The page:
Are you tough enough? Why resilience is at the heart of IBM’s approach to innovation

Posted on 13/02/2020 by vmwareemeasmt

Jean Philippe Barleaza, EMEA VP Channel, Alliances and General Business, VMware

Hearing that a company is good at making people tough isn’t necessarily something one would expect to hear in a conversation about innovation. Indeed, it could come across as a bit of a negative, but not in this context. For Simon Kofkin-Hansen, it’s one of the reasons he loves working at IBM, and a key part of what makes it such a supporter of innovation in his view.

“My main job is invention,” he explains, “and IBM has let me pretty much get on with it. It’s like working at a start-up, but with the support and resources of the huge multinational that we are.”

Quite often, when we think about innovation, we imagine small, young businesses disrupting staid markets and incumbents. Yet IBM can trace its routes back to 1911, operates in over 170 countries and has a turnover of almost $80 billion. To still be in business and still leading the way is a testament to its ability to adapt, evolve and, of course, innovate. But how does it keeping doing so, and, more importantly, support its teams in that goal?

Promoting failure

Put simply, it’s a willingness to allow its people to do anything if they’re willing to take the risk, says Simon. “Fear of failure is the biggest inhibitor to any sort of turning ideas into tangible products. At IBM, failure equals learning. As long as you can demonstrate how you’ve learnt from what’s gone wrong, then the company will back you.”

It’s clear from talking to Simon that being innovative is, first and foremost, about culture and people. “There are two challenges when it comes to coming up with ideas – other people, and yourself. The first relates to what other people think. Do they support your idea or not, do you need to win them over? Are they being overly negative? If you’re in an environment where every time you come up with an idea, you will have to overcome scepticism or push back, that’s going to require resilience and a certain stubbornness.” This, for Simon, links closely with his second challenge. “We all have self-doubt – the difference between those that do and those that don’t is how we tackle it. External validation is important, but you’ve got to be able to get to that point without sabotaging it yourself.”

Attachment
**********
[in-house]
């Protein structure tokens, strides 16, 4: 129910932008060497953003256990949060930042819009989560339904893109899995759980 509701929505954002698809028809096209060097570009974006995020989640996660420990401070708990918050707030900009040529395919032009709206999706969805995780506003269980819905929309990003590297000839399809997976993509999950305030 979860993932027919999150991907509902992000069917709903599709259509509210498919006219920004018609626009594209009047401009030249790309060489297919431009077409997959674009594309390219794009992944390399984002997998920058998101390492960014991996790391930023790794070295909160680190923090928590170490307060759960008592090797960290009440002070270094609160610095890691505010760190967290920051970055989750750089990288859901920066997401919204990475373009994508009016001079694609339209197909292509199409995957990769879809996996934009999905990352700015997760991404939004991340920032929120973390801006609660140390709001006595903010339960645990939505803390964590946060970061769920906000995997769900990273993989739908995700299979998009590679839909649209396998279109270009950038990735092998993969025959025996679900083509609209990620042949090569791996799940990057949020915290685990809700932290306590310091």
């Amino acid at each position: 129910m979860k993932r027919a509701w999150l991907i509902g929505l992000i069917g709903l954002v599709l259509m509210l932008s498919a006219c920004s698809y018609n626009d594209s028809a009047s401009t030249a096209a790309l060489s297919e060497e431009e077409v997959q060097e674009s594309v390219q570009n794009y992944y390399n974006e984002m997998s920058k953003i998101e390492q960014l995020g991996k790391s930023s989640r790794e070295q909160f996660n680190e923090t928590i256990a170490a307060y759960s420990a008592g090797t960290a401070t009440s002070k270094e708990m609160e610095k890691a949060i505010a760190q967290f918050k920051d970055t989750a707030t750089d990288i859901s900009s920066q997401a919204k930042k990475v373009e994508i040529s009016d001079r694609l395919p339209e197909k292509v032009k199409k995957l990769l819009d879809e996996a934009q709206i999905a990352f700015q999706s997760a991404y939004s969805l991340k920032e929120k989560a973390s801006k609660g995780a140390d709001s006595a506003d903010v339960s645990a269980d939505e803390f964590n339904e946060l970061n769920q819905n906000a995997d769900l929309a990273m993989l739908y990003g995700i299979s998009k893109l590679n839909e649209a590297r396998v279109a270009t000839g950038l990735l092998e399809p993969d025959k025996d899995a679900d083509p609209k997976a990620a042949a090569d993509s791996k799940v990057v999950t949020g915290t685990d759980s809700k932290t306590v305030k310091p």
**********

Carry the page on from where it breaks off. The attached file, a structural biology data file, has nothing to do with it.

Simon has spent years building teams and enabling people to come up with their own ideas, but how does he manage it himself? “By being stubborn, and refusing to say no. You’ve got to have that belief – if you don’t think it’s a good idea, then why should anyone else?”

That’s not the same, however, as having a perfect one. “Quite often the best ideas aren’t the ones that win – it’s the ones that can become a reality.”

Overcoming the innovation-execution gap

This links to the whole concept of innovation execution, a theme at the heart of the VMware and Cass Business School report ‘Innovating in the exponential economy’. It identified the idea of the innovation-execution gap, the notion that it’s not the idea generation that most enterprises struggle with, but the ability to turn these thoughts into something that delivers tangible results.